4 Steps to Better Filing



papers

I’ve inherited the hoarding gene. I hoard an unmanageable number of pieces of paper containing “useful” bits of information that I claim will one day be useful.

I’ve just come down to Sydney to visit my Dad in hospital, and after we took him home, I was graphically reminded where I inherited my hoarding. Hundreds of VCR tapes containing recorded television shows line the walls. Piles of books and magazines fill the spare room. Tons of unopened dog show prizes adorn his home. If hoarding was a sport, Dad would be in the Olympics!

In my recent article How to Tweak Your Home Office to be Productive Full-time I talked about my need to declutter my desk by filing away my paperwork. In response, Matt Baier, a professional organizer, left a detailed and helpful response. I found his comment so helpful that I visited his website and blog.

In a blog post, Matt sums up my situation as if he’s known me all his life:

You want to just chuck it all out, but you don’t want to run the risk of throwing out something you might really need, so you keep it all just in case. You’ll go through it all one day, but that day never comes. It’s getting closer to April 15 and you haven’t filed your tax return. You have to sort through those darn papers first , but you know it will take time, which you don’t have. You need some paper relief, fast!

Like most of the advice on his site, Matt’s answer is simple, understandable, and do-able. His advice is based on a statistic from the Small Business Association:

80% of papers that are filed are never referenced again.

This fact leads to a different filing strategy. Instead of filing by topic, or customer, or alphabetically, first file by how often you actually use that information. Matt’s advice was to sort all of my papers as quickly as possible into four boxes marked “Running”, “Sitting”, “Sleeping” and “Dead”.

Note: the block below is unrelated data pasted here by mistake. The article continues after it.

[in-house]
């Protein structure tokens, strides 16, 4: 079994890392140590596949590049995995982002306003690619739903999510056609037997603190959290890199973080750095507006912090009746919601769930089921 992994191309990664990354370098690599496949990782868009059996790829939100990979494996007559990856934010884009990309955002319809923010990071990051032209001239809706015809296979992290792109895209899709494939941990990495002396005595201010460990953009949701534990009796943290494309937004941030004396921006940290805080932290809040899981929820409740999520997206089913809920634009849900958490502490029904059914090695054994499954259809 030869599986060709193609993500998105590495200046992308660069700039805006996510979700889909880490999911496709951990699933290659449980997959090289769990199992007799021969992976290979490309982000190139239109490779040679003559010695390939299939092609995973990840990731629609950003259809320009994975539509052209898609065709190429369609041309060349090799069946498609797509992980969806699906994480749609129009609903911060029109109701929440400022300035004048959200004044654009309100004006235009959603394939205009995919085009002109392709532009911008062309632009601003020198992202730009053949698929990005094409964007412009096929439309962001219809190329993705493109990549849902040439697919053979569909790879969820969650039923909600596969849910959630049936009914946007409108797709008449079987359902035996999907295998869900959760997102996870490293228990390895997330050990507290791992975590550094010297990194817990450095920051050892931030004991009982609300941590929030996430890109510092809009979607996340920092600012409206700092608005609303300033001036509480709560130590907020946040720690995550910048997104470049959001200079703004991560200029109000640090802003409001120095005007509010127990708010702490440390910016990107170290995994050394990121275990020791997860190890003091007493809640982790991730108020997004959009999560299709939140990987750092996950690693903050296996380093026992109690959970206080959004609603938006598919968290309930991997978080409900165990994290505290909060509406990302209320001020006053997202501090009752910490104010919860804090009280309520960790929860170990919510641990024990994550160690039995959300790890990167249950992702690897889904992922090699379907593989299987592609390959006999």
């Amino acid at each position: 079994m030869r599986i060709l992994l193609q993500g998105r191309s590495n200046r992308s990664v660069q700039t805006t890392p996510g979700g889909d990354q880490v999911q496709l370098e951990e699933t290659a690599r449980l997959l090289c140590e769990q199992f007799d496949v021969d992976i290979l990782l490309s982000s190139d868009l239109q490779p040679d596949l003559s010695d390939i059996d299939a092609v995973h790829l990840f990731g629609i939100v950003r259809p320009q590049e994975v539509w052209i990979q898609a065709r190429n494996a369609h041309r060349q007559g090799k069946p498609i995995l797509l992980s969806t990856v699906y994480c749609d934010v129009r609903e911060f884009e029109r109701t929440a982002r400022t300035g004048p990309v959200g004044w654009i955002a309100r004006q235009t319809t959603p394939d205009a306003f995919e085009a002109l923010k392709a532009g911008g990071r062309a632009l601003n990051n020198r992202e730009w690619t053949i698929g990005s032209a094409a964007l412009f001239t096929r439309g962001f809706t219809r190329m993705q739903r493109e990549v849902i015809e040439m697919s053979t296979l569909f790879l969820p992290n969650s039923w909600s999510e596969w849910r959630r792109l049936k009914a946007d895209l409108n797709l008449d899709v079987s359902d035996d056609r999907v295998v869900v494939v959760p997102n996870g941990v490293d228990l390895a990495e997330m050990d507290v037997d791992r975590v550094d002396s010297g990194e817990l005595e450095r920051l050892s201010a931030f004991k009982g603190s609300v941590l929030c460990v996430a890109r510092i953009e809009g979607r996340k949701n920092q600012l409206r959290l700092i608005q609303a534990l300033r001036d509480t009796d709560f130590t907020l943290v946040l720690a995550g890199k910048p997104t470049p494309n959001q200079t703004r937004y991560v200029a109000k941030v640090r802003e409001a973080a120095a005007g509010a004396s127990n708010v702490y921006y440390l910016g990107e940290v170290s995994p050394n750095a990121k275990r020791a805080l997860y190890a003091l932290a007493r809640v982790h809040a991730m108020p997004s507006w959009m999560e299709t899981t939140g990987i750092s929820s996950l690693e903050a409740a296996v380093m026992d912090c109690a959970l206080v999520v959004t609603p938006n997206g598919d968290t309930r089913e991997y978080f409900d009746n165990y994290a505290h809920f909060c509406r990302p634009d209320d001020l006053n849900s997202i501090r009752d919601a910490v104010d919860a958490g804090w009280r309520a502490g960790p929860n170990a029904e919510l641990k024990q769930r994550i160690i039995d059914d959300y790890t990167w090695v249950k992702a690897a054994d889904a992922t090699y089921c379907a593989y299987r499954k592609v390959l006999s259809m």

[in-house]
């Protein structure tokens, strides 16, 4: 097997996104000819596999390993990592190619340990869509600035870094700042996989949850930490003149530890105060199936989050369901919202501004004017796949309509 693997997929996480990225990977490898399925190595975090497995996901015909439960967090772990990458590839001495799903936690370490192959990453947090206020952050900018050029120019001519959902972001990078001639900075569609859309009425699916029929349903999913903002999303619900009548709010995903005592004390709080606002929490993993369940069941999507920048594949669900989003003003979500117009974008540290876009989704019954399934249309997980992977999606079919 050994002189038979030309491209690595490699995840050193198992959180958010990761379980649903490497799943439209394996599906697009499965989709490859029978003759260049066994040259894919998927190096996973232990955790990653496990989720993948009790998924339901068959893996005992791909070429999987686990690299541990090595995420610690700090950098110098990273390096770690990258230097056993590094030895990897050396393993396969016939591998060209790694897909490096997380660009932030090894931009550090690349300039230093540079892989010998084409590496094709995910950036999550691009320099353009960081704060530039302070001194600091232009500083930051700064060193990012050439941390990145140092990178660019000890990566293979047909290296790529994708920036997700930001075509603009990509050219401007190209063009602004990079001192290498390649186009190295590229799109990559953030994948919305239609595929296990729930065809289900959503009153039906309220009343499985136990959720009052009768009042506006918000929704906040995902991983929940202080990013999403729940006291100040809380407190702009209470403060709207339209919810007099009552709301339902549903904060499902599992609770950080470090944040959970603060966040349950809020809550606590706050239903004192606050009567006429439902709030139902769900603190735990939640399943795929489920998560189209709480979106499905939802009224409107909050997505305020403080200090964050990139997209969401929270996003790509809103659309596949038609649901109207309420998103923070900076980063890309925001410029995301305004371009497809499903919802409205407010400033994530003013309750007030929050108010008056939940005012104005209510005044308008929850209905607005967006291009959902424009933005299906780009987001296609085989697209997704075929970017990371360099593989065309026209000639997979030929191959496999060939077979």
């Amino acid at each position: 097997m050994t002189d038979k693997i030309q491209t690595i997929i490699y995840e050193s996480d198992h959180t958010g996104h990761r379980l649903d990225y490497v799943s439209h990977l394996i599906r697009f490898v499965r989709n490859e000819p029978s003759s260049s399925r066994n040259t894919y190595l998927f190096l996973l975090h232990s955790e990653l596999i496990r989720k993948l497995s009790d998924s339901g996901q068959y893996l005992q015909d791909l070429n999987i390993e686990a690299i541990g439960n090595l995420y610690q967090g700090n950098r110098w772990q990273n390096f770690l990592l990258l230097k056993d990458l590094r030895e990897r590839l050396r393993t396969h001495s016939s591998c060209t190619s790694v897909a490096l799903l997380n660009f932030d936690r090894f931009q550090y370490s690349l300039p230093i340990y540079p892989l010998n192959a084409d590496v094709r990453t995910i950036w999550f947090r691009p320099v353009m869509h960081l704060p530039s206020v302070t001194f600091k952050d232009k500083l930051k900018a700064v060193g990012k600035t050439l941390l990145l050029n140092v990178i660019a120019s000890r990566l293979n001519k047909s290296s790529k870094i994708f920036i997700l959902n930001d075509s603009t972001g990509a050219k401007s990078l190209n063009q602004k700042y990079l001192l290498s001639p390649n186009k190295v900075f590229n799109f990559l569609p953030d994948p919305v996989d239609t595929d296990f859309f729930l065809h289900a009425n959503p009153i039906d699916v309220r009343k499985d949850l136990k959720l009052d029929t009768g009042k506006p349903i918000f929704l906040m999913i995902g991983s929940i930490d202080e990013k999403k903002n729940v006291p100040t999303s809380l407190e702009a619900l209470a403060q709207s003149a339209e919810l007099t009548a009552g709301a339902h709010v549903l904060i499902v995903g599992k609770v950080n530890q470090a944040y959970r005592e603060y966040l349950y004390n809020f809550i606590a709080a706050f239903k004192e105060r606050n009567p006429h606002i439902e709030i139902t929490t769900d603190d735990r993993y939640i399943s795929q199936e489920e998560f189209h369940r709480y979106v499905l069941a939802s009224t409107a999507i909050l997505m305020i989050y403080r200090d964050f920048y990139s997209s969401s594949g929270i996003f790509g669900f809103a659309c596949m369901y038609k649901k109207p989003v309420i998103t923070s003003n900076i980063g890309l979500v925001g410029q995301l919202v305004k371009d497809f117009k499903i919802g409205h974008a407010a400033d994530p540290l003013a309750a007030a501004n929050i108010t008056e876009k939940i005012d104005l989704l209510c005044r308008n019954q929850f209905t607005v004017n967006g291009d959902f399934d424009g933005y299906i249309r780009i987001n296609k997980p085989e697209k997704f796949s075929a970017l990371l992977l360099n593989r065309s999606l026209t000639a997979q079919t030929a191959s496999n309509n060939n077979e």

These labels refer to the stages of usefulness of the information, and Matt promises that “understanding what belongs in each of these stages may free up a full 75% of your file cabinet and clear those piles on your desk for good.” He has my attention!

1. Running Files

Running files are files that I need to access regularly—at least at the moment. They are files I need to act on. Matt describes Running files this way:

Got ongoing projects that you’re not ready to put away yet? Then don’t. I currently have 9 ongoing projects and 27 client files OUT, yet 75% of my desk space is clear when I start work in the morning.

For me, these are bills that need to be paid, client files that I need access to for the next few days, and notes of ideas for current projects. I need to organize an appropriate tray or sorter on my desk to store them in so they don’t start to spread—as Matt says, “a place that makes sense” and I’m likely to keep using in the future.

Once I do this, all of the information that I regularly need access to is right where I need it—and nothing else!

2. Sitting Files

Sitting files are important documents I need access to from time to time. They are files I need to be able to find easily. Matt describes them like this:

Sitting files are what belong in an easily accessible filing cabinet. These include former Running Files, current files, and older (but currently relevant) records you may need to access.

For me, these are the rest of my current client’s files, identification papers, paperwork and receipts for my next income tax return, and reference files with information I need to be able to do my job. They don’t need to be on my desk, but they do need to be close—either in a two-drawer filing cabinet close by, or in a desk drawer.

I don’t have a filing cabinet at the moment—I gave it away when I moved interstate years ago. I’ll have to add one to my shopping list, or those dreaded piles of paper on and around my desk will start to grow again.

3. Sleeping Files